It may well even make sense, initially, to spell out to someone that their workplace activity is likely to lead to a formal capability procedure if matters do not change. This gives them the opportunity to change and gives them fair notice of the procedure to follow if they choose not to heed this.
The important thing to note here is that a capability procedure should be a last resort, not a first resort. The vast majority of workplace performance issues can be solved without this – whether the answer is training, support, scrutiny or something else entirely. By helping line managers to be able to manage this, HRs can prevent many issues escalating.
Understand your people
One way to ensure you’re able to identify issues at an early opportunity and enact this informal activity is by understanding your people more thoroughly. This is where people analytics really comes into its own, pulling in insight from diverse data sets to build a picture of individuals and teams.
It’s also important to understand any underlying health issues that may be affecting someone’s performance and separate these out. Disability, sickness and mental health can sometimes be wrongly lumped together with general capability, which is wrong and leaves you open to the possibility of discrimination. If these are affecting performance, work closely to support the colleague in question and suggest ways in which you can adapt your workplace and processes to accommodate someone’s needs.
By spotting issues early on, you’re able to act before a minor issue spirals – and by understanding people more deeply you’ll get a feeling for the underlying factors that may or may not be affecting their performance so that you can be understanding and supportive where required, and act firmly and fairly in the right circumstances too.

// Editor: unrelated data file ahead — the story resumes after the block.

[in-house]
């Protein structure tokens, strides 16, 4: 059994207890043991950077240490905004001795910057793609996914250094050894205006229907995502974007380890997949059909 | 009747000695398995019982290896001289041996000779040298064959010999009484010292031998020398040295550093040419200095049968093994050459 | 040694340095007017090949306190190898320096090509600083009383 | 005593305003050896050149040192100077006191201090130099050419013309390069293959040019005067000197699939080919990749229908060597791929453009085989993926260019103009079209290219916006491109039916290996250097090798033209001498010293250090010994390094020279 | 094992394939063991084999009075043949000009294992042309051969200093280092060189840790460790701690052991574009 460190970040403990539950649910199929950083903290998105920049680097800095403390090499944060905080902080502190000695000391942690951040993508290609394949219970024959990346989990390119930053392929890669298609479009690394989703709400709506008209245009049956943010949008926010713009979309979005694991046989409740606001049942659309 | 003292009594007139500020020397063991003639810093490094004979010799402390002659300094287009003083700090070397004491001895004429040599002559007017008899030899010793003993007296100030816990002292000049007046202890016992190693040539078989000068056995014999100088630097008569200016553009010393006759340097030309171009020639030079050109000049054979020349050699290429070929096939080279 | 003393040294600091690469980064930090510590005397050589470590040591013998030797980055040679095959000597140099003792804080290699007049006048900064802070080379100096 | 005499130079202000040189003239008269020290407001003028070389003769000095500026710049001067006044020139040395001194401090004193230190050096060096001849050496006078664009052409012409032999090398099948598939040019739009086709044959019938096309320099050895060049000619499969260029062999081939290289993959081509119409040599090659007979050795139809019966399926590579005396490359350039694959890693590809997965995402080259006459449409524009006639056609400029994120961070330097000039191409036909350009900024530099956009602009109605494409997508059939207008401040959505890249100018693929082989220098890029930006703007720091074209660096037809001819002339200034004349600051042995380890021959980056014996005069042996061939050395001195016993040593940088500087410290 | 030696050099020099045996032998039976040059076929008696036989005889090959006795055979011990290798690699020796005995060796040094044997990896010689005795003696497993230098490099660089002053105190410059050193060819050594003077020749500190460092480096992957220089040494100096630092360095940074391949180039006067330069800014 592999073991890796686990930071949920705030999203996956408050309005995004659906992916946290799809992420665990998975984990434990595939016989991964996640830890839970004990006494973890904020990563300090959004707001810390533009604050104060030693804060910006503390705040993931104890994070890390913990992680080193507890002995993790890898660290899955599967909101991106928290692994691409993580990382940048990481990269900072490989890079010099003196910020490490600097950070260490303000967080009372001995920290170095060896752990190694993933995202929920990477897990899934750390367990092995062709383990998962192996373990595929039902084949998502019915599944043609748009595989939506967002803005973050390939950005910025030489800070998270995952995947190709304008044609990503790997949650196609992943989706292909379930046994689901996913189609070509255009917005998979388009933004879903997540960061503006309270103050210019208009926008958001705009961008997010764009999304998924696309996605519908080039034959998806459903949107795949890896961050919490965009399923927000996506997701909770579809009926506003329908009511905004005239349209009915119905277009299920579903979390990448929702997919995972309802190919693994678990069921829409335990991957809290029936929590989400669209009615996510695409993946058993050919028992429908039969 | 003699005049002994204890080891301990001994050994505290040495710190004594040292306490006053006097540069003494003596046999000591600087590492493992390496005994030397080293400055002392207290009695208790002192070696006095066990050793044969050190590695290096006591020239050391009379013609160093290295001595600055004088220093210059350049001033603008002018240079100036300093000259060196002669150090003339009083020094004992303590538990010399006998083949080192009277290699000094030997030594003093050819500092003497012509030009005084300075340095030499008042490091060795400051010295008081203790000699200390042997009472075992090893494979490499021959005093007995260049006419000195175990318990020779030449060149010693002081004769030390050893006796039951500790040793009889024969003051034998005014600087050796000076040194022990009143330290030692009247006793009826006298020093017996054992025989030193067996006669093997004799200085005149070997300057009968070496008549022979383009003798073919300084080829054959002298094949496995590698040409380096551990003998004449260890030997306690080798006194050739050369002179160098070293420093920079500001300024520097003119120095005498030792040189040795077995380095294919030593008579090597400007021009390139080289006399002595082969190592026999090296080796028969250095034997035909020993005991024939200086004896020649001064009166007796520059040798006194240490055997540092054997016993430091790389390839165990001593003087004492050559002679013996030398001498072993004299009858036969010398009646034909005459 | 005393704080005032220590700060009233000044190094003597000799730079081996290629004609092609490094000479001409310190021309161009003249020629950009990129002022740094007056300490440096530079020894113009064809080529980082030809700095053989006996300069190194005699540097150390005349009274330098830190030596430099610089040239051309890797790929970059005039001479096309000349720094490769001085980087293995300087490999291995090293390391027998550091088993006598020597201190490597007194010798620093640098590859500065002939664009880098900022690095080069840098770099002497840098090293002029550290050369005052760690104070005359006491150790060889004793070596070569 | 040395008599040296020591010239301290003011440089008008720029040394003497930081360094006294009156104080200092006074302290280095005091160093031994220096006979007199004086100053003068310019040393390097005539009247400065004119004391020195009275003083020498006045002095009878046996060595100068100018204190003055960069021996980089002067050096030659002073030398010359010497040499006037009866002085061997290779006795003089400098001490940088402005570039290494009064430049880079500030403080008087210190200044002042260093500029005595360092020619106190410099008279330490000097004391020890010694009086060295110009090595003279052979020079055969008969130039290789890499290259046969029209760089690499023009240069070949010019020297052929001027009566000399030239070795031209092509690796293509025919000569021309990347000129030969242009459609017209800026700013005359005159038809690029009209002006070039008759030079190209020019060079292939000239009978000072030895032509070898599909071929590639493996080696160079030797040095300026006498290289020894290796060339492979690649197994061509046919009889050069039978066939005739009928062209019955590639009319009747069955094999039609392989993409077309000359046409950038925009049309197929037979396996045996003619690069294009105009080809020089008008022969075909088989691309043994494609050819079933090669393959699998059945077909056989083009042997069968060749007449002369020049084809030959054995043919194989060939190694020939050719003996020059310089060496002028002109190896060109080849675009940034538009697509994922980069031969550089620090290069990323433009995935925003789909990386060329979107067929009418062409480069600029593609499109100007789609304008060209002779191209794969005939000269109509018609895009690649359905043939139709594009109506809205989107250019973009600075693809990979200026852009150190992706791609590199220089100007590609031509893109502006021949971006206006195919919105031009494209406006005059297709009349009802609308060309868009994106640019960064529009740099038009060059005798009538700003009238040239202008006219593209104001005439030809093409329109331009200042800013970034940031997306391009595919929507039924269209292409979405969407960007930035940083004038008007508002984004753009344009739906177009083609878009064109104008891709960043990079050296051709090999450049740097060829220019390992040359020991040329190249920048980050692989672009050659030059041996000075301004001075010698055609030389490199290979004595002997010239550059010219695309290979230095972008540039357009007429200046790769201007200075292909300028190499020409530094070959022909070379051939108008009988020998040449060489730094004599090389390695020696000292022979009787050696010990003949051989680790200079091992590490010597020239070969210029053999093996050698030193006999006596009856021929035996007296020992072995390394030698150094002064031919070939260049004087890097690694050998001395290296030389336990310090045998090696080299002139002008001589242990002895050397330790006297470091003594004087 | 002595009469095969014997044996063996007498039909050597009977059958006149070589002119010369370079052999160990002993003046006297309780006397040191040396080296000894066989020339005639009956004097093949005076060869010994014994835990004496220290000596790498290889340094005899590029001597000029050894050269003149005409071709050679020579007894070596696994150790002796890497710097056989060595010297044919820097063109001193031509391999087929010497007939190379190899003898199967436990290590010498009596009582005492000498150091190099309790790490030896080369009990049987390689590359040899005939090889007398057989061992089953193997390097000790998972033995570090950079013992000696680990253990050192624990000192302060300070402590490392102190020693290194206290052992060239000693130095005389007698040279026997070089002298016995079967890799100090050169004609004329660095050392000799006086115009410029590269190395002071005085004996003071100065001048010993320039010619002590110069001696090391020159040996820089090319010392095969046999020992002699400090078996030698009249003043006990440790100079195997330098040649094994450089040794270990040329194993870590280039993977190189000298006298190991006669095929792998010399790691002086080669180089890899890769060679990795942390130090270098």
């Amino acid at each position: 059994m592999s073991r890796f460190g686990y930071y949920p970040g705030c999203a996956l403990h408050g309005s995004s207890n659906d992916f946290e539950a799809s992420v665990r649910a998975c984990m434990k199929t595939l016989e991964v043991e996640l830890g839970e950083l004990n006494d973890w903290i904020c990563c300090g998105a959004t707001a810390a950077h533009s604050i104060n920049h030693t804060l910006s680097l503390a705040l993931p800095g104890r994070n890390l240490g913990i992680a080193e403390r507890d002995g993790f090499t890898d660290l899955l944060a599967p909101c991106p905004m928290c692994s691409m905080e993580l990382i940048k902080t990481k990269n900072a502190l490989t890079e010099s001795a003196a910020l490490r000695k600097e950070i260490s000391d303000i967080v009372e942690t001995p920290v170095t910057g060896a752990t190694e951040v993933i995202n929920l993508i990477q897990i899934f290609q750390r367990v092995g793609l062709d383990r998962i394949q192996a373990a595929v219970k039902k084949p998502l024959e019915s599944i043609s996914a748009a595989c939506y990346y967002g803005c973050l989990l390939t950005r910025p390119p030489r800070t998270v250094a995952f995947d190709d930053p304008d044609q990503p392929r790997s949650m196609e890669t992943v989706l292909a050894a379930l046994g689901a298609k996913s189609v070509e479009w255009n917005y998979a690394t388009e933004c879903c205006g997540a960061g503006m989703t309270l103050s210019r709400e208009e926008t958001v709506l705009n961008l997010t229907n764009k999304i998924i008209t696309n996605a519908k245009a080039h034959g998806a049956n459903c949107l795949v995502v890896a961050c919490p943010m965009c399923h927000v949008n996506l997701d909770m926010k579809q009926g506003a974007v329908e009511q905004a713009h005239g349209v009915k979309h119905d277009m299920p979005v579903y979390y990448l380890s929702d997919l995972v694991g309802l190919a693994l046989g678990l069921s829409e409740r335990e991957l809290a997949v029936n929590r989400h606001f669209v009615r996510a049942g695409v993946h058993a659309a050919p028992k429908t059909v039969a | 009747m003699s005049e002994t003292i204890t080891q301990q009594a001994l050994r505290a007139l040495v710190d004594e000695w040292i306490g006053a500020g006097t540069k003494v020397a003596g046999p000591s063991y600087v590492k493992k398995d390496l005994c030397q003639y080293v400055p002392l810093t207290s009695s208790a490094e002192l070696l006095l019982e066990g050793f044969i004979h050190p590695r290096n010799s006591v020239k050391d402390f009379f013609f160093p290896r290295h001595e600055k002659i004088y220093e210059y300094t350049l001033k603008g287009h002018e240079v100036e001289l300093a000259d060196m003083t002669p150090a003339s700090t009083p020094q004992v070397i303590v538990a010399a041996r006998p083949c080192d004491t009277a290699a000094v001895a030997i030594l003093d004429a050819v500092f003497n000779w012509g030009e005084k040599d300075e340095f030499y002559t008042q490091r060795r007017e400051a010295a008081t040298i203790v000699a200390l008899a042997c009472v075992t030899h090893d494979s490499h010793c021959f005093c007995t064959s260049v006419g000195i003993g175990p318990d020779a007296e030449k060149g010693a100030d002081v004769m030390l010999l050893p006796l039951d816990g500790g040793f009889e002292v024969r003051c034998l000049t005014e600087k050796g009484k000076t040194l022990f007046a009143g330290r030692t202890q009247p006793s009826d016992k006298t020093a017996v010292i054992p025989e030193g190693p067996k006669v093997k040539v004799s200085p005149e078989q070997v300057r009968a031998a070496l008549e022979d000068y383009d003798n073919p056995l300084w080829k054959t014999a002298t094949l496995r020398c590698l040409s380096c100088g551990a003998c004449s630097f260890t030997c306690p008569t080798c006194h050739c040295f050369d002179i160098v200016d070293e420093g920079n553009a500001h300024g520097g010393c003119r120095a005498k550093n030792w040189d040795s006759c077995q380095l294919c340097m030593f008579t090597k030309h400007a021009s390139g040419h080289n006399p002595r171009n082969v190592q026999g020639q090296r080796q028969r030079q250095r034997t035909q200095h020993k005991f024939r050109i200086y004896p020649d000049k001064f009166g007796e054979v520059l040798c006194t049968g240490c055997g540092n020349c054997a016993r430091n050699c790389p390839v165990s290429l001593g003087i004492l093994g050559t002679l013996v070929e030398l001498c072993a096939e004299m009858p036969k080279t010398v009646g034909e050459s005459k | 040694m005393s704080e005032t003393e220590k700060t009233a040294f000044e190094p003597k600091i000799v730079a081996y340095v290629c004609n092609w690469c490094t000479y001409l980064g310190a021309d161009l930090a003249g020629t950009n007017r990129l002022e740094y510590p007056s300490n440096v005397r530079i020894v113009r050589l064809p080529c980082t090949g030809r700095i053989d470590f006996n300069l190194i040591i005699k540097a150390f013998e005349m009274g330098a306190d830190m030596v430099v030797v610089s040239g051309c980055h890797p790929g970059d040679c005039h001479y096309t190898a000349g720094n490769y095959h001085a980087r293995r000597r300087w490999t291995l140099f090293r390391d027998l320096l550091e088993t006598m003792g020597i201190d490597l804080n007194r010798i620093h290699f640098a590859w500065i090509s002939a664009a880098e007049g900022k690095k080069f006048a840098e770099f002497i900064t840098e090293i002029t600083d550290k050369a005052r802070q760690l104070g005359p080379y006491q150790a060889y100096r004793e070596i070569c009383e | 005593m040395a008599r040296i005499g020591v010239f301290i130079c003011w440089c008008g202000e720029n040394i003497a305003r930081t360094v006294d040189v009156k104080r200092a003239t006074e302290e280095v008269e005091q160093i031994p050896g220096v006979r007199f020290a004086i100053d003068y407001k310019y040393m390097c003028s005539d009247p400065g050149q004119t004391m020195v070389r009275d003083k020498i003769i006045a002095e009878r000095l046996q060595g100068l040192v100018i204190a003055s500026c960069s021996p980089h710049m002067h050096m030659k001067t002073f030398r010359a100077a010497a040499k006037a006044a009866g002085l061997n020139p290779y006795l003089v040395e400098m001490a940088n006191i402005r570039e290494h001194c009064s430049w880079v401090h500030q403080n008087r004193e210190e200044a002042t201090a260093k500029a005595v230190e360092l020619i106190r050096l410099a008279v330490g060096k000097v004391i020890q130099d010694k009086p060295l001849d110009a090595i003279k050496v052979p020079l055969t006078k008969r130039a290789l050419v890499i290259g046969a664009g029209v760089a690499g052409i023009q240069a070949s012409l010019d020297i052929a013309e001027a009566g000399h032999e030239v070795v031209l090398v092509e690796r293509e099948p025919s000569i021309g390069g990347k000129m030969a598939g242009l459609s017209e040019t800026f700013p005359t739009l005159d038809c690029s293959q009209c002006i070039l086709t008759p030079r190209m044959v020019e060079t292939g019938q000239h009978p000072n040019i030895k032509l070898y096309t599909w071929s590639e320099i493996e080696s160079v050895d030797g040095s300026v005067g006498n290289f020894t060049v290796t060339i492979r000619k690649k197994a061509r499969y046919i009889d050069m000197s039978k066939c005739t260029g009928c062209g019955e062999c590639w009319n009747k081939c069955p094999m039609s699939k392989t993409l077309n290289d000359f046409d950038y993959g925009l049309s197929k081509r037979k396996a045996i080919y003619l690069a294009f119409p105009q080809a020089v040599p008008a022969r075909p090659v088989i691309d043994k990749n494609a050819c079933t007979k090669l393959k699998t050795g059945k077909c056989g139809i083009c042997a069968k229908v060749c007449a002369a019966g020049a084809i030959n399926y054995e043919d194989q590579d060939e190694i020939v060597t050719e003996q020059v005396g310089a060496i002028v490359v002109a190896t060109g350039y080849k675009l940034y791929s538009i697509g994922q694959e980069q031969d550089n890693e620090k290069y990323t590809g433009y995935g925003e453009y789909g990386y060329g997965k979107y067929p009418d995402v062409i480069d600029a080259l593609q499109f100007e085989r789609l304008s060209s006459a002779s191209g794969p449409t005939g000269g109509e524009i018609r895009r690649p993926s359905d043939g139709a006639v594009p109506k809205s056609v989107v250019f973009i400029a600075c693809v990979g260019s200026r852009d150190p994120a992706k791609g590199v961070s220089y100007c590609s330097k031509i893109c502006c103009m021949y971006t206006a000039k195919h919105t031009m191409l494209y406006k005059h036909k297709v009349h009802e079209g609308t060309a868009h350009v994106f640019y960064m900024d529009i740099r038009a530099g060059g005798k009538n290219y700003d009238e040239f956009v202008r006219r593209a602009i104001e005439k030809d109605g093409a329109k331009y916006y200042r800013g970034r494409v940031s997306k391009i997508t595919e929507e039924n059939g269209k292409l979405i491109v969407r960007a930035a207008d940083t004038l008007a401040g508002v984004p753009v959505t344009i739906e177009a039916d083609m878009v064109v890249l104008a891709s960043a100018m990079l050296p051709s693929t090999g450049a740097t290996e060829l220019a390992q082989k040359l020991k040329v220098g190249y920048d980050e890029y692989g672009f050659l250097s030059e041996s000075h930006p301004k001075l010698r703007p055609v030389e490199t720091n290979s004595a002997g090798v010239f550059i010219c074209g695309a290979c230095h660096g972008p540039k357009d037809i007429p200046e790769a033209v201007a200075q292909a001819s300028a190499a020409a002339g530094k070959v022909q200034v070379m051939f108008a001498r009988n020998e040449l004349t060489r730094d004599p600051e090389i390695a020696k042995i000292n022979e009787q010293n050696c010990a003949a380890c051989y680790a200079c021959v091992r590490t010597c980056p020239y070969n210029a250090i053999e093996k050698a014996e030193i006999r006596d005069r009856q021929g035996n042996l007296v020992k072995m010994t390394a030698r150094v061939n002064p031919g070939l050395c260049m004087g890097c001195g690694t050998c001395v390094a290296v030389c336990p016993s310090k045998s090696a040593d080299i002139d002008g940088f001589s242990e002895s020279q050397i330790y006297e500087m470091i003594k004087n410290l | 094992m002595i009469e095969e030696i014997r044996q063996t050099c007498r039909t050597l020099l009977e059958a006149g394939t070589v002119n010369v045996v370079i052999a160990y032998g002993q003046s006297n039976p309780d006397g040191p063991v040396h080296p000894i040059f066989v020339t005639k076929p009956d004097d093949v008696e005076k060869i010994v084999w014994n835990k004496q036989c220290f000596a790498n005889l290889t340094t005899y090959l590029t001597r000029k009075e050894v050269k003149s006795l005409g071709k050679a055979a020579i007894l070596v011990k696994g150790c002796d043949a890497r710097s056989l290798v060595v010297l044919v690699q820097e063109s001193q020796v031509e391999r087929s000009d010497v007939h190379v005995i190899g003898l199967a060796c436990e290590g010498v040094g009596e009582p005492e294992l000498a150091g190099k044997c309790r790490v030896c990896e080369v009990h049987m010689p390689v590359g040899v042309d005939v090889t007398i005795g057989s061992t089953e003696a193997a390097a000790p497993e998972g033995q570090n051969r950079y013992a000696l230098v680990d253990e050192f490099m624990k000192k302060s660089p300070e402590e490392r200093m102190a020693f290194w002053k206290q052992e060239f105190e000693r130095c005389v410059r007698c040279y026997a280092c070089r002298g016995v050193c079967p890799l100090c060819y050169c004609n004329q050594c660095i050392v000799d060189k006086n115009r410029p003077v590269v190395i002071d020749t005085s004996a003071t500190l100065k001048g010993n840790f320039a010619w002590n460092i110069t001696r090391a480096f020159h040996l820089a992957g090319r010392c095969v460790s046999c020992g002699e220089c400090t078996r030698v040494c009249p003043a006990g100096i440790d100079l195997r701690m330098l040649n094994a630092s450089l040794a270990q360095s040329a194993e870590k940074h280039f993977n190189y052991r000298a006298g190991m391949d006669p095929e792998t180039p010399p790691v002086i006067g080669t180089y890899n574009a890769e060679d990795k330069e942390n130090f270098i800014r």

Hold a formal meeting and keep notes
If informal action is unsuccessful and there is a persistent issue to be addressed, then you should hold a formal meeting with a view to starting the capability procedure in earnest.
It’s important to stress, however, that this should be a conversation that looks at all sides of the issue. It’s about you looking at anything that can be put in place – training, changes to the workplace environment, extra support – for your end of the bargain just as much as it is looking at ways for the employee to up their game.
The employee should have plenty of notice for this meeting and ample opportunity to bring any notes and evidence that they wish to present – as well as a clear understanding of what will be discussed. You may choose to write a letter or draft up a meeting agenda, either way it’s good to set out the terms of the meeting in writing beforehand. You should also make clear who will be attending the meeting – with HR required to support line managers and senior colleagues once a matter reaches this stage. The employee may wish to bring a colleague or trade union representative with them.